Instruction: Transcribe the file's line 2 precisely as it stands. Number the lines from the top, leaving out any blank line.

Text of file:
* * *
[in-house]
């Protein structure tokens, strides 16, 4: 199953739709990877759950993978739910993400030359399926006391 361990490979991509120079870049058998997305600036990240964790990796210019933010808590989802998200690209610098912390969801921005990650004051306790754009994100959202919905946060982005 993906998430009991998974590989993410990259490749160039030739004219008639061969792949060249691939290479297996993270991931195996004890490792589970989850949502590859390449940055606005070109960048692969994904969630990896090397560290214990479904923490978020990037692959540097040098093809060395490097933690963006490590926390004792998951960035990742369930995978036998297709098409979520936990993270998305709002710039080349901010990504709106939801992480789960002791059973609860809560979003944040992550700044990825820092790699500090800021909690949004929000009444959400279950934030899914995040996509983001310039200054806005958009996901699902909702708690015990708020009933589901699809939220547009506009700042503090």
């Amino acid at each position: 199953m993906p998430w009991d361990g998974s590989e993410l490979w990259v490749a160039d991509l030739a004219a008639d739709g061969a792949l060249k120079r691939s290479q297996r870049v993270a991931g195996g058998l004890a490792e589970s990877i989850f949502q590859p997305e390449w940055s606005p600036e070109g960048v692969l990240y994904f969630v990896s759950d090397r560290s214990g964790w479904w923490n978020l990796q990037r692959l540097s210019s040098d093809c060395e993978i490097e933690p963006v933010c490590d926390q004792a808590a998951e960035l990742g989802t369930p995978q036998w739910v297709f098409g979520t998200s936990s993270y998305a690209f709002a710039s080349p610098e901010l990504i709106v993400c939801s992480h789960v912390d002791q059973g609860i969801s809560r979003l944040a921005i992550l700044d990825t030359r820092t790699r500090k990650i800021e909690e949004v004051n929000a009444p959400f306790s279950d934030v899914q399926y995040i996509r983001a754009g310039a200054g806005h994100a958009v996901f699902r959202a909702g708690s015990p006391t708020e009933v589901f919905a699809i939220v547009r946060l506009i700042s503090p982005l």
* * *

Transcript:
């Protein structure tokens, strides 16, 4: 199953739709990877759950993978739910993400030359399926006391 361990490979991509120079870049058998997305600036990240964790990796210019933010808590989802998200690209610098912390969801921005990650004051306790754009994100959202919905946060982005 993906998430009991998974590989993410990259490749160039030739004219008639061969792949060249691939290479297996993270991931195996004890490792589970989850949502590859390449940055606005070109960048692969994904969630990896090397560290214990479904923490978020990037692959540097040098093809060395490097933690963006490590926390004792998951960035990742369930995978036998297709098409979520936990993270998305709002710039080349901010990504709106939801992480789960002791059973609860809560979003944040992550700044990825820092790699500090800021909690949004929000009444959400279950934030899914995040996509983001310039200054806005958009996901699902909702708690015990708020009933589901699809939220547009506009700042503090």